Sunday 25 September 2016

An all-singing closing medley to bring the house down

Barney Ronay

Published 08/05/2016 | 02:30

Leicester City fans celebrate winning the Barclays Premier League. Photo: John Clifton/Reuters
Leicester City fans celebrate winning the Barclays Premier League. Photo: John Clifton/Reuters

Well, that went off pretty well. As deliriously-received once-in-a-lifetime sporting underdog parties go, this one really does have to be up there. On the day the world came to Leicester the club and the town produced something thrilling. This wasn't just a coronation, but a brilliantly-staged day of Total Leicester Celebration entirely worthy of the story that preceded it.

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Part of Leicester's success has been the way these outsider champions have grown into their expanding role with such elan. And here too every note was perfect. Leicester played like champions. The air crackled with a very distinct kind of humid delirium. Andrea Bocelli appeared for 10 minutes and brought a house that was already down into a state of complete emotional disrepair. Frankly, it was all gloriously bonkers.

Before kick-off the atmosphere outside the King Power Stadium had been fevered and strangely unbound. Title-victory parties usually come with a bolt-on atmosphere, a set of rituals pulled out from under the bed with the baubles and tinsel.

Not so here. There is no precedent for any of this, no received way of behaving. Instead there was a more generalised delirium, from the fully-functioning fairground sprung up by the roundabout, to the heavily tattooed, deliriously gurning man being carried aloft through the crowd ringing his dilly-dong bell. People watched and rambled. The drums thudded. A middle-aged couple dressed in full-sized pizza slice outfits loitered near the main entrance. Groups of incredibly happy day-tripping Italians gathered in clutches and sang songs.

The gathering tribes were a feature of the day: The lunchtime trains from St Pancras had been packed with Italians, part of a mass travelling insurgence here to witness not just Claudio Ranieri's finest hour, but a moment that has exerted a global fascination. Dario Borroni flew in from Milan to Gatwick and planned to simply spend the day in the city. "I love the story," he said. "What Leicester have done is an inspiration. Everyone who plays because he loves the sport and plays in a small town, they're given hope by Vardy and the other players, this is the proof that sometimes the small team can win."

And so the minutes ticked down. An hour before kick-off the clouds massed, thunder battered the skies and the King Power was drenched with rain. Nobody cared. Nobody really noticed. Finally Ranieri emerged leading Bocelli by the arm. A huge roar came barrelling around the stadium, blue and white Christmas wrapper-style flags rippled, and for a while Ranieri struggled to still the chants of 'Campeones' and 'We are champions because of you'. Ranieri announced. "Thank you so much. I love you."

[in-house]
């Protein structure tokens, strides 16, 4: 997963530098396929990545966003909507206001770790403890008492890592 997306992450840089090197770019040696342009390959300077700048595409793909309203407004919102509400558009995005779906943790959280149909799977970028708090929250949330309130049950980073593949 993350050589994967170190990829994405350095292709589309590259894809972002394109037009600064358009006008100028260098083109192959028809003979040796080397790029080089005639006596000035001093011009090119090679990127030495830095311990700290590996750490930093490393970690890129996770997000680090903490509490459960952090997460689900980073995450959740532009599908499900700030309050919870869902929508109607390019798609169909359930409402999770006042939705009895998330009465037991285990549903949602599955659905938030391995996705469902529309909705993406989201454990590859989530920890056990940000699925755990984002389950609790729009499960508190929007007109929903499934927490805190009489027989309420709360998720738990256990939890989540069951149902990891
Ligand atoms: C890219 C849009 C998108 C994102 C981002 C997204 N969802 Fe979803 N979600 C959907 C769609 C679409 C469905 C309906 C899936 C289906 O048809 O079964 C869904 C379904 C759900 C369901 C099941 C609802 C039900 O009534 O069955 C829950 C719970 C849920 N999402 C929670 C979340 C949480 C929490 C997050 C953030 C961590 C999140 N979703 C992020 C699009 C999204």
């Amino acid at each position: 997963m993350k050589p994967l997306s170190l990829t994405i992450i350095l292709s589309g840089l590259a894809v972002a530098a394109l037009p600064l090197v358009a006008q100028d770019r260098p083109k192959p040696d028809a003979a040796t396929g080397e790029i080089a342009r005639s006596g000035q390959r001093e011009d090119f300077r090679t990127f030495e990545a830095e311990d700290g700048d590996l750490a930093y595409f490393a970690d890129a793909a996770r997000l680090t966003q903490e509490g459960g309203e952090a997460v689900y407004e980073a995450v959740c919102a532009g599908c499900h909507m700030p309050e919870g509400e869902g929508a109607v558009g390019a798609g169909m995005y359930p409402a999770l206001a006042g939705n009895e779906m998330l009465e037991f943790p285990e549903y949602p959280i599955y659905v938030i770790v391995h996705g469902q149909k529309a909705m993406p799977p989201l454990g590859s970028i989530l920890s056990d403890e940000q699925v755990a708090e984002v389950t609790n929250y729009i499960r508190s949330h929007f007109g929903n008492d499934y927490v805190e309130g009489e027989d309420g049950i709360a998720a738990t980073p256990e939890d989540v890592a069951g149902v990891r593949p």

And so Bocelli sang with magisterial showmanship, building his way to the climax of 'Nessun Dorma' by swishing off his hoodie to reveal a Leicester shirt. And suddenly it was football-opera-karaoke as the whole stadium seemed to join the final straight, Italia 90 style, arms spread. In the stands the man from the Italian newspaper wiped away his tears. Leicester's owner Vichai Srivaddhanaprabha stood beaming, arms spread, imperial.

It was thrilling, mind-bending stuff, as Bocelli finally left his stage so that Leicester's 37th match of the league season - the grandest, most improbable dead rubber of them all - could take place. Albeit, this wasn't really a football match, more a kind of all-singing closing medley, favourite moments reprised for a crowd already in a state of encore-pleading rapture. 'Champions of England. Andy, Andy King. We're staying up.'

Of course Jamie Vardy scored early. It was a lovely flicked finish on the run, fizzing the ball into the corner of the net from King's cross. The King Power would have erupted at this point, but it was already pre-erupted, a fuzz of booming swirling shrieking noise from all sides. King's second goal was a perfect moment for this man for all divisions, almost too schmaltzy, too cinematic. King has played all through the league levels.

More prosaically, he just looked like an excellent player here, a constant creative menace against an occasionally bedraggled Everton, flustered minor guests at someone else's party of a lifetime. Vardy spanked in his second from the spot to make it 3-0 on 64 minutes. Minutes later he punted another penalty high over the bar when a hat-trick would have not just suspended but banished for good all sense of collective disbelief. Perhaps that would have simply been too perfect. But this was a champion day to crown an improbably thrilling season.

Observer

Sunday Indo Sport

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